UCSC's New Teacher Center launches online mentoring program for math teachers

Ellen Moir. Photo by Covello & Covello Photography.

The New Teacher Center at the University of California, Santa Cruz, has launched a new initiative to boost student performance in mathematics by providing an online network for beginning math teachers. The pilot program in nine states supports 150 beginning secondary math teachers. Support for the program was provided by a $500,000 grant from the Goldman Sachs Foundation.

By creating a new national online network, the Electronic Mentoring for Student Success (eMSS) program has established a content-focused professional development community for beginning math teachers. Novice teachers receive one-on-one mentoring from a veteran teacher in their state; pairs are established based on course content and grade level. In addition, curriculum that focuses on math content and pedagogy is available in a larger online community where teachers share case studies, lesson plans, and common challenges. The network also provides access to expert mathematics content specialists, allowing teachers to deepen their knowledge in the field.

The New Teacher Center (NTC) plans to offer the eMSS for Mathematics program to additional school districts following the successful conclusion of the pilot program. The new program is modeled on the eMSS for Science program that the NTC developed in partnership with the National Science Teacher Association and Montana State University. Originally launched in 2002, the science program now includes more than 425 mentors and 500 new teachers throughout the country.

"We are excited about this opportunity to expand our professional development support to new mathematics teachers," said Ellen Moir, executive director of the NTC. "We believe that we can reduce teacher turnover and improve student achievement by providing an environment where new teachers receive discipline-specific tools coupled with personal mentoring. This award helps us offer dedicated and enthusiastic new teachers the support they need to thrive."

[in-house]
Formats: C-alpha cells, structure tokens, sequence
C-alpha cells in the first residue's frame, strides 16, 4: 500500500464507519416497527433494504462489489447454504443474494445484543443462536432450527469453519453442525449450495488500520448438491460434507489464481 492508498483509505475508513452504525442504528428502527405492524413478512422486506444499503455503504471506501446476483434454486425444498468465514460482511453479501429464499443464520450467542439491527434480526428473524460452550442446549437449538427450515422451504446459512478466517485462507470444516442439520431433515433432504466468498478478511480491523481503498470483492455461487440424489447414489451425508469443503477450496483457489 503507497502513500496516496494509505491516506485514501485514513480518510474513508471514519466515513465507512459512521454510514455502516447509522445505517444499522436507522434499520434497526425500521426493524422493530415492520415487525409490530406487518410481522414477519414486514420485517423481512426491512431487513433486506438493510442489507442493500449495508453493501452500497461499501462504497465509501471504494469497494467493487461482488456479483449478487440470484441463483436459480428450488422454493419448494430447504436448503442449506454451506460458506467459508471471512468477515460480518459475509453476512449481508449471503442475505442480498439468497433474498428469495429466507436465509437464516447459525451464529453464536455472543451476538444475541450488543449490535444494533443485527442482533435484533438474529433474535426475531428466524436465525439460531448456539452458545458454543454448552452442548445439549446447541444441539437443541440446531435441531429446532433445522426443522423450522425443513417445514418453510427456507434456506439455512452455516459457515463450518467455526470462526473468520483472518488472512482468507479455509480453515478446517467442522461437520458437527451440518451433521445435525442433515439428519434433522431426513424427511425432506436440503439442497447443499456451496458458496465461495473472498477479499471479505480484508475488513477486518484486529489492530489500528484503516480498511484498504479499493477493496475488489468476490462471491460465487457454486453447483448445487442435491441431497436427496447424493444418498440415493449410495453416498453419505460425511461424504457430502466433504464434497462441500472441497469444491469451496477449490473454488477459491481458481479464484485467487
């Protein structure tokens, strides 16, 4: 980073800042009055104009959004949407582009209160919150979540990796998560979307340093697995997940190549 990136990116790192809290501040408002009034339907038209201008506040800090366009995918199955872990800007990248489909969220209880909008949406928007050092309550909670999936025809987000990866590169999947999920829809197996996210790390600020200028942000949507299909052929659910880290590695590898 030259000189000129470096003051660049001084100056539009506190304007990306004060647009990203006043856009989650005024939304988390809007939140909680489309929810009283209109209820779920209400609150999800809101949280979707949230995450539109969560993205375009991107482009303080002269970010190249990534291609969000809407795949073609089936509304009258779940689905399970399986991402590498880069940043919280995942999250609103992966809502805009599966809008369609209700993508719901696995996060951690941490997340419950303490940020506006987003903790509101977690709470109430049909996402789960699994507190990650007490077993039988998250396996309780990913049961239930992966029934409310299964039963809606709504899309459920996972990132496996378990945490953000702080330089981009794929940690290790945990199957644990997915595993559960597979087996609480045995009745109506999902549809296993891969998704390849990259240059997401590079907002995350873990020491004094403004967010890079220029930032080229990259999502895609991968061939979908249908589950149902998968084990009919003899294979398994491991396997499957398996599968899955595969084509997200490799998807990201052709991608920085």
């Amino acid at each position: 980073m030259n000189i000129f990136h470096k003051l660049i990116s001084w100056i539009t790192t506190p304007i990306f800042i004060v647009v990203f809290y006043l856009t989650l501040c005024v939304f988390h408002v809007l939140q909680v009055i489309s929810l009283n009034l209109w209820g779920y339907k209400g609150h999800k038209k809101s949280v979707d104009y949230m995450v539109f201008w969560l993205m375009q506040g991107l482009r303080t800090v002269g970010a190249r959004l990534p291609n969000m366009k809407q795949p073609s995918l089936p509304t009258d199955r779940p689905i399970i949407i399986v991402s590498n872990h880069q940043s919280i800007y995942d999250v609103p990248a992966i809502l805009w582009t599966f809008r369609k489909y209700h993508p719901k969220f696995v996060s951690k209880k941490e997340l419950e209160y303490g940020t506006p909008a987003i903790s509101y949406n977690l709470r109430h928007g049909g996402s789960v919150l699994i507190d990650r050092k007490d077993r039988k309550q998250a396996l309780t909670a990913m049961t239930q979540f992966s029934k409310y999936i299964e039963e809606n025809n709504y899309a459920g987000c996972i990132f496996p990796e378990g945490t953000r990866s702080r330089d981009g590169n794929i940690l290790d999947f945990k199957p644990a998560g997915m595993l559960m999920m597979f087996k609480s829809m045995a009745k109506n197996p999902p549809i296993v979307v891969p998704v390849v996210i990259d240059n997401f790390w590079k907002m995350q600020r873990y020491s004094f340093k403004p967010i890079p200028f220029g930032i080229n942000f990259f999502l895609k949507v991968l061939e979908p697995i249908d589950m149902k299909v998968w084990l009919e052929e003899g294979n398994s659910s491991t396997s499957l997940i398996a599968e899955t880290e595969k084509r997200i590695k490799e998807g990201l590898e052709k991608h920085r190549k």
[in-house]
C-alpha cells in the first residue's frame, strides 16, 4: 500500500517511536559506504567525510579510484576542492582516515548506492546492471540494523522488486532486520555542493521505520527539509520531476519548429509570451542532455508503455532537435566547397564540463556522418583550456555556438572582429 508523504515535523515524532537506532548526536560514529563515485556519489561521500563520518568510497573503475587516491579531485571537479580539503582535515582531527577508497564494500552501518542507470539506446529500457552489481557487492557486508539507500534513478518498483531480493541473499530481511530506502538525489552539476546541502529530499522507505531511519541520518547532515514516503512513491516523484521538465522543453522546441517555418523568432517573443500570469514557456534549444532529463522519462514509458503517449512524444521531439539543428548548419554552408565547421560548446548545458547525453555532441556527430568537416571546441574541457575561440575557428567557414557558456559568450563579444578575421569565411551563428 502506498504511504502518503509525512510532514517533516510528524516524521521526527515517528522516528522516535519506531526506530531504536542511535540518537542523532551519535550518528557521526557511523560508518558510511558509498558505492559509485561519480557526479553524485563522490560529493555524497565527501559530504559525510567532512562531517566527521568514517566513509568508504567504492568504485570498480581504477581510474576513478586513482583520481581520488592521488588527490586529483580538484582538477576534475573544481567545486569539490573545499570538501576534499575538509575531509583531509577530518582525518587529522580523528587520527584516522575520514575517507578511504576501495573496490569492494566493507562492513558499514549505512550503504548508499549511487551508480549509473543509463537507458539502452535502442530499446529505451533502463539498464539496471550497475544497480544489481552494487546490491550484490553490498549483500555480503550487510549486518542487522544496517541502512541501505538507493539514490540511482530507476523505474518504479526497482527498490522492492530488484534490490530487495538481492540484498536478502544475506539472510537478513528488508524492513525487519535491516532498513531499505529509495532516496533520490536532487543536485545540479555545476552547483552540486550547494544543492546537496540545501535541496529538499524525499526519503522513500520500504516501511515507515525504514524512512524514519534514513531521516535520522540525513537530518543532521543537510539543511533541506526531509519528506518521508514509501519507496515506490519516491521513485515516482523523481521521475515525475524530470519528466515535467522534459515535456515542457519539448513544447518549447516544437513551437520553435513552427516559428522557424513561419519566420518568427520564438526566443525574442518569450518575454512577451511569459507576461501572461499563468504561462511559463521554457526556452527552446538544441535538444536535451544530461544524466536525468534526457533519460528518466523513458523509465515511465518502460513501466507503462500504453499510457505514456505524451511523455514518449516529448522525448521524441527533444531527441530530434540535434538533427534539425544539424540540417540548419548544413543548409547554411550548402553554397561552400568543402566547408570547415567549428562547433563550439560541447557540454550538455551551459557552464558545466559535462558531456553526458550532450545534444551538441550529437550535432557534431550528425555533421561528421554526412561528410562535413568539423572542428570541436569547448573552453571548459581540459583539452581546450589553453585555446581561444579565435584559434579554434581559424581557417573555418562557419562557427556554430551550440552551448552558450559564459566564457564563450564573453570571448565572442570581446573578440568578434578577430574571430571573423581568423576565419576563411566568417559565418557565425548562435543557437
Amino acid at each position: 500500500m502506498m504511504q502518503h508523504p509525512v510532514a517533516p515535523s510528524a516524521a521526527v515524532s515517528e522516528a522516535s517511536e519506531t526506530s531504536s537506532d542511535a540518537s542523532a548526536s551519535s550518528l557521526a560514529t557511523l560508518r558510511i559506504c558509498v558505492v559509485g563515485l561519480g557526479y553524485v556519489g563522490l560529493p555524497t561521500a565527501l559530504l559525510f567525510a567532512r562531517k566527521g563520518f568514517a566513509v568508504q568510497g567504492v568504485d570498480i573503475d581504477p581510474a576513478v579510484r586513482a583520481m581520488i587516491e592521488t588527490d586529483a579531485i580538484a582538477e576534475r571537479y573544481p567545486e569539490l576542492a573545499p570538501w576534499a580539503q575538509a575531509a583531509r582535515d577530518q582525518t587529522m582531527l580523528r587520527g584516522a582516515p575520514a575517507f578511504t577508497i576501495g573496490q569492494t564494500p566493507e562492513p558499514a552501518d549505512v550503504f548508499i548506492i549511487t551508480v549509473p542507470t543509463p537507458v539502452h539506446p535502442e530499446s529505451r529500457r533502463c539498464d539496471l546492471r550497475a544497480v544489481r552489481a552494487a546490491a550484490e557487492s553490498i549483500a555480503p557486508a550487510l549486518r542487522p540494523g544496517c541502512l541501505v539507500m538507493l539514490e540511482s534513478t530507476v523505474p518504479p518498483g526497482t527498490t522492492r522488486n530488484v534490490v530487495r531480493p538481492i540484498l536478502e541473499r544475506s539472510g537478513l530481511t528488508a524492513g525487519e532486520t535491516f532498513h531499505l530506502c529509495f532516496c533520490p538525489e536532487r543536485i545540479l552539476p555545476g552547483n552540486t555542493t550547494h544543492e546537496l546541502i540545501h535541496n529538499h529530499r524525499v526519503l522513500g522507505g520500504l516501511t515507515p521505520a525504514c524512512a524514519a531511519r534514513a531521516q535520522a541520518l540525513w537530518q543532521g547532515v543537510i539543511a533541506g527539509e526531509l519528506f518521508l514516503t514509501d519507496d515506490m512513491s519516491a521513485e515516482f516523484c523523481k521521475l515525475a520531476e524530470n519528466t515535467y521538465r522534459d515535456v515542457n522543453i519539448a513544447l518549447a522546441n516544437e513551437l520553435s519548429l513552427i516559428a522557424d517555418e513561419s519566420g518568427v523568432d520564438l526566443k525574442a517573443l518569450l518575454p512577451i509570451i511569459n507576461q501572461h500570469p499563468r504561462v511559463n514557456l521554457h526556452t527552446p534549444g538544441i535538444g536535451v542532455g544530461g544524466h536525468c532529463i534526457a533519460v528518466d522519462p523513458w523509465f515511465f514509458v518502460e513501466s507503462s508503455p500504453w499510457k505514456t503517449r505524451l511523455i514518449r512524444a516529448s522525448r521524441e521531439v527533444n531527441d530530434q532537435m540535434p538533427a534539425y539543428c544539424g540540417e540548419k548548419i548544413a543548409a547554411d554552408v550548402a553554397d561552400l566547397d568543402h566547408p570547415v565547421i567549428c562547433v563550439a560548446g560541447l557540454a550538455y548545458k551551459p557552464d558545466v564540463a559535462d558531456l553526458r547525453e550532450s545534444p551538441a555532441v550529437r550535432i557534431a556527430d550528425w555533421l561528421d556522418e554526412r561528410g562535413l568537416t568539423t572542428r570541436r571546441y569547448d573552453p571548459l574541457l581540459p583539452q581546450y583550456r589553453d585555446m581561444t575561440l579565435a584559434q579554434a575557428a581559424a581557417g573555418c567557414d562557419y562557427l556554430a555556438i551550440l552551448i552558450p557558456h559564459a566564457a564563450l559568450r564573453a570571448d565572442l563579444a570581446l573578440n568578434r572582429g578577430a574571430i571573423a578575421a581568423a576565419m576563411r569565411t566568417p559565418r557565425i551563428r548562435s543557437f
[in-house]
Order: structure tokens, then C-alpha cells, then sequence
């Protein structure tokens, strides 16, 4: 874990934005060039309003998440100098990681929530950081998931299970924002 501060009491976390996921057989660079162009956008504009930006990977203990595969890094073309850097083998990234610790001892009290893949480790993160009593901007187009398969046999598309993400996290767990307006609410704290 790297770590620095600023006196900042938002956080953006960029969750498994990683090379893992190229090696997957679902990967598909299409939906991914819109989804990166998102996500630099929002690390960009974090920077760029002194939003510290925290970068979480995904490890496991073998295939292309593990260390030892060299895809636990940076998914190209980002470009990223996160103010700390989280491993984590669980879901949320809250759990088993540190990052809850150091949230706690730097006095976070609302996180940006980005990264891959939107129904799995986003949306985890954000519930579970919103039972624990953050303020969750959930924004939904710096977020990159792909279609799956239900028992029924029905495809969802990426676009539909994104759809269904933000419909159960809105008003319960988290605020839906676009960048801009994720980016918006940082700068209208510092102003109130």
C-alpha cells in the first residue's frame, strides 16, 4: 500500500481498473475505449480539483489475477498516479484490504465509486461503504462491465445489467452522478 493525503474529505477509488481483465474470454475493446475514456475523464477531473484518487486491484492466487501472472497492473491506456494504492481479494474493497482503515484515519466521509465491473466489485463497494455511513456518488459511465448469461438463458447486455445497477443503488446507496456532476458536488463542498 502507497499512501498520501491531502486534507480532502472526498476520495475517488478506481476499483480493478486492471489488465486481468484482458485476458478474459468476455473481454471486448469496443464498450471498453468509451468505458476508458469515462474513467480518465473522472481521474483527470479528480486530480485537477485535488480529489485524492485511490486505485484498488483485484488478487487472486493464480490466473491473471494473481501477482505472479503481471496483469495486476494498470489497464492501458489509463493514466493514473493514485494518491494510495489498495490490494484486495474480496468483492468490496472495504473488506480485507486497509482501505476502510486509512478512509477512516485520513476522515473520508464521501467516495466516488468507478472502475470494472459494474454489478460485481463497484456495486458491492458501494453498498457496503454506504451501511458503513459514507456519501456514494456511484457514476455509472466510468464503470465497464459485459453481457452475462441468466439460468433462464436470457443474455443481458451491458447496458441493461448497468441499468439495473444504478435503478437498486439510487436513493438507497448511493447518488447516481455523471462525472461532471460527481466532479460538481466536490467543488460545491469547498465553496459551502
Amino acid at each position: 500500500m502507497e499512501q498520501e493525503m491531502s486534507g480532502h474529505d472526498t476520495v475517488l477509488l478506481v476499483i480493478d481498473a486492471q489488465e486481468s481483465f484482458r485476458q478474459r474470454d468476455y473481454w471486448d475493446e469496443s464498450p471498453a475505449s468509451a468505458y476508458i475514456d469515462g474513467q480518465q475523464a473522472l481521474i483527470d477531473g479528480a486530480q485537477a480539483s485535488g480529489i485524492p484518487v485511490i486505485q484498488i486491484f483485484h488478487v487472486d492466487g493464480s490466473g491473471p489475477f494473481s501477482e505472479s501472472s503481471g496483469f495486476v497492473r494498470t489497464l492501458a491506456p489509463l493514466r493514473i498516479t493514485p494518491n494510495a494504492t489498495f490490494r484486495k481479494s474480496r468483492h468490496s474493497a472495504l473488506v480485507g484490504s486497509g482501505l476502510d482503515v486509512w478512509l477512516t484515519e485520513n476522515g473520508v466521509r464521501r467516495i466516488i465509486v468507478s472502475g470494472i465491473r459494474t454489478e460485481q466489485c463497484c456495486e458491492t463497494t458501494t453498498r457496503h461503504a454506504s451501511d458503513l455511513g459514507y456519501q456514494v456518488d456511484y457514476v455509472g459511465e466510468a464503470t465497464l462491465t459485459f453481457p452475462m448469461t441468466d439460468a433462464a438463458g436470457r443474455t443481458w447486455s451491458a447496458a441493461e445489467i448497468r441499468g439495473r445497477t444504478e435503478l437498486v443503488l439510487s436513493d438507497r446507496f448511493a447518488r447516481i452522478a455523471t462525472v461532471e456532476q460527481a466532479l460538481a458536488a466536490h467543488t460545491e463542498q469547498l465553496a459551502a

"Improving mathematics education is critical for all students," said Stephanie Bell-Rose, president of the Goldman Sachs Foundation. "We identified the New Teacher Center at the University of California, Santa Cruz, and their eMSS online mentoring program as the ideal partner to help us advance achievement in mathematics, especially in hard-to-staff districts that serve underrepresented students."


About The Goldman Sachs Foundation: The Goldman Sachs Foundation is a global philanthropic organization funded by The Goldman Sachs Group, Inc. The foundation's mission is to promote excellence and innovation in education and to improve the academic performance and lifelong productivity of young people worldwide. It achieves this mission through a combination of strategic partnerships, grants, loans, private-sector investments, and the deployment of professional talent from Goldman Sachs. Funded in 1999, the Foundation has awarded grants of $94 million since its inception, providing opportunities for young people in more than 20 countries. Visit the foundation's web site at www.gs.com/foundation.

About the New Teacher Center: The NTC is dedicated to improving student learning by supporting the development of an inspired, dedicated, and highly qualified teaching force. Since its inception in 1998, the center has been a driving force behind the enhancement of teacher induction strategies and has worked with school districts in 40 states and four countries to implement intensive teacher induction programs. For more information, visit www.newteachercenter.org.